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Oxygen Problems on F-22 Elude the Air Force’s Fixes

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JOINT BASE LANGLEY-EUSTIS, Va. — Capt. Jeff Haney was at 51,000 feet on a night flight above Alaska in November 2010 when the oxygen system in his F-22 Raptor fighter jet shut down, restricting his ability to breathe as he plummeted faster than the speed of sound into the tundra below. His plane burned a crater into the ice, froze 40 feet beneath the surface and was not fully recovered until the spring thaw. (www.nytimes.com) Ещё...

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racerman
larry clement 1
It's amazing that for $400M they can't find and fix the problem.. One of the most disturbing things is that some of the incidents/accidents related to the oxygen system have been blamed on pilot error. It's hard to fly any plane when you don't have adequate oxygen in your system.
zennermd
zennermd 1
They better be able to fix this problem. The F-22 is by far my favorite fighter.

onceastudentpilot
tim mitchell 1
well I wouldn't want to fly it; not above 14,000 ft MSL at least....nah; I hope they get it fixed because it seems like it would be a wonderful fighter and our nations current fleet is getting pretty old.
99NY
99NY 1
Sad day when the world's most expensive fighter kills its pilots more effectively than any enemy could...
preacher1
preacher1 1
Hopefully the vest thing was the major problem and this most recent episode is something else and unrelated. As far as the F-22's cost, by the time the final tally is in on the
F-35, it may have it beat.
genethemarine
Gene spanos 1
firsq
Yvon Dionne 1
No excuse for this problem......not really sure but from what I've read the F22 generates breathable air via equipment on board the aircraft. To get a good idea of this works I believe either 60 Minutes or 20/20 did a special report on this issue not that long ago. I'm not an aeronautical engineer but why couldn't a bottle of compressed breathable air be placed somewhere in the aircraft for the pilots to use as a supplement to thier current system on the aircraft now. Just saying...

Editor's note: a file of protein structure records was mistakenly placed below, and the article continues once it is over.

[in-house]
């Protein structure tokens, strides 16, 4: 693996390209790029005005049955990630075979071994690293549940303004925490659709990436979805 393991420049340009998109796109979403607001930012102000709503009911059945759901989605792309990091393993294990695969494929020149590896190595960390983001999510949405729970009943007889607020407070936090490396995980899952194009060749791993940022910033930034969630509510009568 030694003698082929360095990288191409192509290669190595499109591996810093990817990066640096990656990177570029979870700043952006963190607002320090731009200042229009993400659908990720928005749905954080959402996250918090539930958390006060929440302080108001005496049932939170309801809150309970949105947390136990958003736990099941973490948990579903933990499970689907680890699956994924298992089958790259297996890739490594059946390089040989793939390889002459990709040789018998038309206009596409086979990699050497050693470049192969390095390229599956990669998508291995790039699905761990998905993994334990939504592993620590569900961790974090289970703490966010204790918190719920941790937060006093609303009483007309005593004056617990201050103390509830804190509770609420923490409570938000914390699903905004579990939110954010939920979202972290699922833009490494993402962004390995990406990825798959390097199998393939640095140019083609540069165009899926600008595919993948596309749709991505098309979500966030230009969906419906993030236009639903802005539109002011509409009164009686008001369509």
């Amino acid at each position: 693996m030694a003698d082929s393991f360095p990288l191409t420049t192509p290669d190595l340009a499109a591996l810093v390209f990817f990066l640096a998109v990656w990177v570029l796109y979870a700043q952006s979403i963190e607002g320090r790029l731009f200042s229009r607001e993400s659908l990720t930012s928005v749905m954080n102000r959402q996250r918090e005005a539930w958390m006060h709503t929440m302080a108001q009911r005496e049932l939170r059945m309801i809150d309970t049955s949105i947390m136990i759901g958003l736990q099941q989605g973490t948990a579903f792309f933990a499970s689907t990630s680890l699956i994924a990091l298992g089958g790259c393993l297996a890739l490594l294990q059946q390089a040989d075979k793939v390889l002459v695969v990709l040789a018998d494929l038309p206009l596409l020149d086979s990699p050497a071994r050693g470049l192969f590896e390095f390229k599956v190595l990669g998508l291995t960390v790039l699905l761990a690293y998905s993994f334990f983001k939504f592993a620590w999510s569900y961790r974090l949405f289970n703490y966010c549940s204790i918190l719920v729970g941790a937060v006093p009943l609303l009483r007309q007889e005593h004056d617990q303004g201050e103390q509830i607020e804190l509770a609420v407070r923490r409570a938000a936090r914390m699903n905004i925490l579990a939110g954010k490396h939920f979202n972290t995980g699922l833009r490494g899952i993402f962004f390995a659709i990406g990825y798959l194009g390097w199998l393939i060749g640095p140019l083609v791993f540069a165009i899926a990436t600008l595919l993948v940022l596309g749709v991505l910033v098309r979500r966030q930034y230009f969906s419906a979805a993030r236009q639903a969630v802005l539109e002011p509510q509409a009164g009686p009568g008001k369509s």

Wingscrubber
Wingscrubber 2
There is an emergency oxygen bottle built into the ejector seat, supposedly, but it has to be manually activated by the pilot in flight when he decides he needs it, or it is automatically activated when he ejects.

The problem is, the F22 was designed with an intelligent software controlled environmental and thermal management system, with such clever features as being able to automatically shut-off oxygen in the event that a leak is detected. (Presumably to prevent fire)
http://www.dailyhampshiregazette.com/2012/03/21/af-to-modify-f-22-following-fatal-crash

...but whoever wrote that line of code that automatically shuts off the oxygen system didn't think about the interim when the pilot has no oxygen at all, so they blame the pilot for not pulling the emergency handle quickly enough. Perhaps the emergency oxygen should have been automatic too?

Everything surrounding the F22 oxygen system debacle reads like a textbook of what not to do in systems engineering. I think maybe a few folks at Lockheed and Honeywell probably need to lose their jobs over this, and maybe even go to jail for gross negligence.
firsq
Yvon Dionne 1
Wingscrubber I couldn't agree more!!!
genethemarine
Gene spanos 1
Watch for the drones to take over the skies for security.
Especially along the southern watch.
wyomnc1
wyomnc1 0
With the composites, the lack of atmospheric pressure compared to 8K or even 20k feet, the toxic whatevers in the composites are LEAKING. Normal atmospheric pressures keep the whatevers contained but when you go up, well things change. The whatevers are in the O 2 system and the O 2 system is probably functioning properly but the materials in use are toxic at low pressures and high altitude. Some how they are invading the system. Teflon coated cooking utensils also give off a toxic gas when over heated during the cooking process but have you ever seen it reported? I believe it was a middle school student in Arkansas while doing experiments in her Science class who discovered the Teflon problem.

[This poster has been suspended.]

wyomnc1
wyomnc1 1
There is a bug in the system,, someone will find it. Meanwhile stay low and slow.
preacher1
preacher1 1
Sounds like a plausible theory on altitude but there is something in the story that says ground crewmen working in the cockpit on the ground were also getting sick as well.
wyomnc1
wyomnc1 1
Ground crews have been known to induce self problems :-)) for a day off. Just joking.

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